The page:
copyright 2002, by
These characters were
created by Thomas
Harris. They are used herein without permission, but in the spirit
of admiration and respect. No infringement of copyright is intended, and
no profit, of any kind, is made by the creator, maintainer or contributors to
Feedback to Author
One of the first things she had noticed immediately was the air carried a distinct smell of rain. Why this was particularly noteworthy, she didn’t know, but the added sensation of romanticism was difficult to overlook. Though it wasn’t her first time here, Clarice was observing everything as though her eyes were those of a newborn babe, and she drank everything in and savored its taste with all the wonders of liberated flavor. Anywhere else, another hint of prodigy would have been superfluous, but this was Paris, where nothing could be overdone.
They had been here for a week, moving into a modest cottage in the heartland of the city. Though Clarice did not anticipate a lengthy stay, she was inspired by the fact that he decided a home was more appropriate than a hotel room. It was a lovely place: a 17th-century townhouse in the fifth arrondissement, obtained at more than twenty million francs. Gazing out the windows, she could faintly see the frame of the Eiffel Tower in the distance, the sky overcast, a ring of cloud surrounding it. The air lingered so peacefully that one would never assume the chalet was near one of the busier streets in Paris.
The location was stereotypical for the time of year, but she was under the complete reassurance that the imminent Valentine’s Day had nothing to do with their sudden move. “The historical merit of the city is fascinating,” he had noted before the leave. “And it’s time you traveled Europe for the scenery, not prospective manhunts.”
Not two months had passed since their very special dinner at the Chesapeake residence, and already, Clarice felt distanced enough from the old life never to look back. The stakeouts and manhunts he referred to seemed like some isolated dream, an image of long ago. It was no longer tangible. A missing period filled with radical stories that could never have existed in her life.
Sometimes she awoke screaming, seeing braids of some faceless woman fly as blood splattered and a baby wailed in the distance. Always was she comforted by the warm body beside her, soothing hands wiping her tears away, strong arms coaxing her to a welcoming chest where the sound of his heartbeat against her ear alleviated her, calming, and she would fall asleep.
Twice before leaving America had she turned on music only to hear ‘La Macarena’ playing in all its glory. Instead of switching them off, Clarice had growled and smashed the radios in a mix of wire and gadgets to the ground.
He never grew irritated at these random outbursts; rather encouraged them. Watching the rawness of her emotion seemed to please him, no matter what the weather held in store. Only once when her rage revealed no sign of dissipating, no hint of subsiding did he intervene and calm her. Otherwise, he let her vent her fury on something before offering his embrace of comfort and words that seemed to deactivate the wrath, no matter her mood. It was good for release, he said, and he was right. Repressing emotion was dangerous, and she had traveled that road before. Years of pent up frustration left little mercy for susceptible inanimate objects lying conveniently at her disposal.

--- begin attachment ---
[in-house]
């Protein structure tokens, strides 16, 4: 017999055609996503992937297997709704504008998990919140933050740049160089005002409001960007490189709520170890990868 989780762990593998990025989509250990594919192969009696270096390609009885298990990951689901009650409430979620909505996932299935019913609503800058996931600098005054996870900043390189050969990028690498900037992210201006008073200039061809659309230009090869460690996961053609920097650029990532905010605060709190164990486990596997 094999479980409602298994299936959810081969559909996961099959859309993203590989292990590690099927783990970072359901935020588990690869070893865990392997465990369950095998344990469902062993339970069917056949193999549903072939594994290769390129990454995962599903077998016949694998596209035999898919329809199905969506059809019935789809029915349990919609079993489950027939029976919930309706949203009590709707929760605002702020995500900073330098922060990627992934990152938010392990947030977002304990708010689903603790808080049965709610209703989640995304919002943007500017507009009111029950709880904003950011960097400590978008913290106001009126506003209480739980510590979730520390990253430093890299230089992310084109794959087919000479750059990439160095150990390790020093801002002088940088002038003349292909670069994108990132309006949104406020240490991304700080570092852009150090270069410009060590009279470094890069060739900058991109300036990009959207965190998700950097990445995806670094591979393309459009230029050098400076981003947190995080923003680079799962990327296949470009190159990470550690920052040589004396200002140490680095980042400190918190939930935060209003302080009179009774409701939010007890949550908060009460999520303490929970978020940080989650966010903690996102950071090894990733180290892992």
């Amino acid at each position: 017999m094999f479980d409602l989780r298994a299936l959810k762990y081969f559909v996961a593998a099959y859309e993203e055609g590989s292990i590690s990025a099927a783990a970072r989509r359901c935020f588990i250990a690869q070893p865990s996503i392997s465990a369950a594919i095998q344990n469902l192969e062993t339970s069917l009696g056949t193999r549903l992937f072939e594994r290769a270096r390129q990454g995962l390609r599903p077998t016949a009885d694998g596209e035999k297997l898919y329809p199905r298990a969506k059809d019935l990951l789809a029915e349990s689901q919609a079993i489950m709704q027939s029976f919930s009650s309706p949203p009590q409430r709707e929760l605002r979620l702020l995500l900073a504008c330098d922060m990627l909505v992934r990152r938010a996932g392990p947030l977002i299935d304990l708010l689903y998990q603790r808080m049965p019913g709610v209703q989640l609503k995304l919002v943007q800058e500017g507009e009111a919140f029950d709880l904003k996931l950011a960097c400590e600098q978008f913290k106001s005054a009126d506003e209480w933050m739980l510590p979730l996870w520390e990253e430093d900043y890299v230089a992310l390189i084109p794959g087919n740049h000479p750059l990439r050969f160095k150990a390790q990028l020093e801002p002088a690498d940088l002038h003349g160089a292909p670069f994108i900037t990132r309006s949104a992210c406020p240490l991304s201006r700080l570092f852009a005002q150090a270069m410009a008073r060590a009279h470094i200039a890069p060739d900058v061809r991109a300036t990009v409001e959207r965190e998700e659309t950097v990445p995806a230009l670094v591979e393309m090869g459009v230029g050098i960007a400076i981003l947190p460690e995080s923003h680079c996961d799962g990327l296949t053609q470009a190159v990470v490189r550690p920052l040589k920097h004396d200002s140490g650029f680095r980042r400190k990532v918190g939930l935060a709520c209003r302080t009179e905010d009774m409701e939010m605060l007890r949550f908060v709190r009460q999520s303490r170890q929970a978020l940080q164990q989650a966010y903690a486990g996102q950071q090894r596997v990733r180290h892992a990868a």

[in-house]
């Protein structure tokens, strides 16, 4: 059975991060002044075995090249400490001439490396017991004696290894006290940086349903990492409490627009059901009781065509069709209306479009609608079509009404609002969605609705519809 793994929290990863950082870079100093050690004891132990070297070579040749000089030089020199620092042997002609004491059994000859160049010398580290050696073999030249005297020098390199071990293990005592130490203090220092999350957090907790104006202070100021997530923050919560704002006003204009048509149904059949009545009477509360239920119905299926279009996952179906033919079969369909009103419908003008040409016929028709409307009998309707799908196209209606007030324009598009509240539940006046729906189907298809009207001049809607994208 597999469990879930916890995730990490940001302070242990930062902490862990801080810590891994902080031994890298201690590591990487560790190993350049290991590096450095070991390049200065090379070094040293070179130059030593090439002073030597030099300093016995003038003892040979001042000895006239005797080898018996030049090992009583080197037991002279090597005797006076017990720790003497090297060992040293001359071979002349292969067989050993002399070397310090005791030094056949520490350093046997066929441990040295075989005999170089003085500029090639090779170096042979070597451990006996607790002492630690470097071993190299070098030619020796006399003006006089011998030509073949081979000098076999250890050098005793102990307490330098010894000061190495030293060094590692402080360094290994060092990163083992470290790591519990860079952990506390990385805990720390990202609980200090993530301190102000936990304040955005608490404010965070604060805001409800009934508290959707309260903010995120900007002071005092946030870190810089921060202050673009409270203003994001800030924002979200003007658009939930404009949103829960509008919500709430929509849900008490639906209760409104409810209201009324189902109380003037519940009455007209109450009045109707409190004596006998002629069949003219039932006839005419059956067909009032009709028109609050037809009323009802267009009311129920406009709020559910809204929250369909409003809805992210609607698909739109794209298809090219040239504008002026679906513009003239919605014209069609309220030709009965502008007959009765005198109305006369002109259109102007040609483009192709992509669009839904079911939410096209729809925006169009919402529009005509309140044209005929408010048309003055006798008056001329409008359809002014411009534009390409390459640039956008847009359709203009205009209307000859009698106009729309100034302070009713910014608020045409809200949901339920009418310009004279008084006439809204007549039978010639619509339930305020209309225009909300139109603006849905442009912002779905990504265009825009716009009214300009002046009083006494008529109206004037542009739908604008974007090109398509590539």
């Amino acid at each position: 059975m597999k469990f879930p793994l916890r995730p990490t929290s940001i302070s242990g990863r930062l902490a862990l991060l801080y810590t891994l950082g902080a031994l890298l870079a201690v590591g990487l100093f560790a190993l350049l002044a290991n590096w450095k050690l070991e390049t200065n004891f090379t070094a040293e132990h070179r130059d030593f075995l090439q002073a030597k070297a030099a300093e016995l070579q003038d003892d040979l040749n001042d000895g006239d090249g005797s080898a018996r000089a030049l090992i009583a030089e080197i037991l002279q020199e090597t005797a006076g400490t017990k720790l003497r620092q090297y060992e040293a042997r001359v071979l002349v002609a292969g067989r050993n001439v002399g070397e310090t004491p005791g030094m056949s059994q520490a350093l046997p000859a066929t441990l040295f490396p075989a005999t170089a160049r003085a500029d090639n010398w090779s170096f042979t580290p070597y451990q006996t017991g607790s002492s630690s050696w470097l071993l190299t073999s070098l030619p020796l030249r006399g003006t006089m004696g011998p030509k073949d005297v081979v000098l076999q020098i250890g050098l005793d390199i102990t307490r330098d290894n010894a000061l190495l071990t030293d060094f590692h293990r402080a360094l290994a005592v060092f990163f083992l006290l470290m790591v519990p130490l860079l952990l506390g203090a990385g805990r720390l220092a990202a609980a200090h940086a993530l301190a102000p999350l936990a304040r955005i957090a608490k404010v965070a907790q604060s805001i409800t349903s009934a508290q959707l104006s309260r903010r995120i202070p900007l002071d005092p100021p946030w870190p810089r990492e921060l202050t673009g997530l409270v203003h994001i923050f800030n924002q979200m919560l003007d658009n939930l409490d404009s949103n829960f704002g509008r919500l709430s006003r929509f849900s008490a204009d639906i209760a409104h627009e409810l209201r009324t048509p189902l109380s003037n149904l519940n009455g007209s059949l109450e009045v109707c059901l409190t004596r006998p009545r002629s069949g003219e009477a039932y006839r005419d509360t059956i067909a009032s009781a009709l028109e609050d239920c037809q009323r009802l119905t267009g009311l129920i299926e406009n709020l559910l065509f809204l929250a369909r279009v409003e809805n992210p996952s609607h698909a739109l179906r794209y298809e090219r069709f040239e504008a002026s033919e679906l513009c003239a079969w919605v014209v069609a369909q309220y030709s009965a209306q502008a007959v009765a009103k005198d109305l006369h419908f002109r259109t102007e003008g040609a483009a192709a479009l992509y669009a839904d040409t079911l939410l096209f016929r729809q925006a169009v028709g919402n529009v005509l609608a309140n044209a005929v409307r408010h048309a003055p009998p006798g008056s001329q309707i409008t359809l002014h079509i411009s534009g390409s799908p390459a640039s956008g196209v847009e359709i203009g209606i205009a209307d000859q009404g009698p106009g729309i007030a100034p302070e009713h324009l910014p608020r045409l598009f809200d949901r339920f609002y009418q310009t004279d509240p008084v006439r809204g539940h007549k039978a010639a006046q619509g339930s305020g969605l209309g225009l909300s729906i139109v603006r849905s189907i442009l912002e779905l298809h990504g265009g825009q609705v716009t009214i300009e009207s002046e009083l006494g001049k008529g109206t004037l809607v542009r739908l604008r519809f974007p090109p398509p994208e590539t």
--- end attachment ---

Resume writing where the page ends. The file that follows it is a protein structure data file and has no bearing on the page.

For the first time in seven years, Clarice was content, fulfilled.
A smile tickled her mouth as she turned to Hannibal Lecter, who was stationed at the piano, fingers coaxing the notes of Bach to fill the room. There was no use of conventional sheet music, nor old photographs from failed shootouts and tabloid accusations. Instead, his eyes were locked fully on hers, not reacting to movement. He remained observant, cunning, and quiet. In the weeks since their unity, she had often caught him staring at her, unbridled, as though he feared she would disappear with a blink. At night, she felt his gaze imploring her, and the impression lasted even after she was asleep. On a few occasions, his hands had softly caressed her skin when he thought she was lost in slumber, as though trying to convince himself that the body beside his was physical.
Weeks of reflection, of intimacy, of sharing and needling alike, and Clarice had arrived at several conclusions. She knew she loved him, there was no questioning that, and it scared her. Scared her to think that she knew she loved him, still knowing what he was, even if she couldn’t remember who she was. And then, on another level, there was no horror, no spite, no surprise. Her reaction scared her but he didn’t. Getting over what he was struck her as inexplicably simple, for she knew it was in no comparison to who he was. She was found after so many wasted years of being lost. What frightened her the most was the dark thought that such a period might fall on her again, abruptly and without warning. It was much easier coping with life’s little miseries and complications when there was nothing to lose.
Yes, she knew she loved him, but she wouldn’t say it. She wouldn’t make that mistake. Years of listening to Ardelia’s sob stories that always consisted of ‘meeting the right guy’ and ‘saying the words too soon’ and ‘waking to not find him there’ terrified her. The simplest phrase of any language had the power to both enrich and devastate a relationship. Though she would never credit Lecter with the same thoughtlessness of other men, she likewise understood that any admission that pushed affection to love was a startling vocalization. Neither of them had known love in this adult life, and while they clung to it, drinking it in as though it were air, wine, or music, it was still easier to run from what wasn’t understood. Clarice would never discern the levels of love, never understand why, but she knew enough to confront herself. The inward acknowledgement stood as such, but she wouldn’t say it.
Not until he said it first.
Not until she knew her confession wouldn’t cause her to lose him. In these early stages, there was simply too much riding on three little words that it seemed entirely too foolish to risk.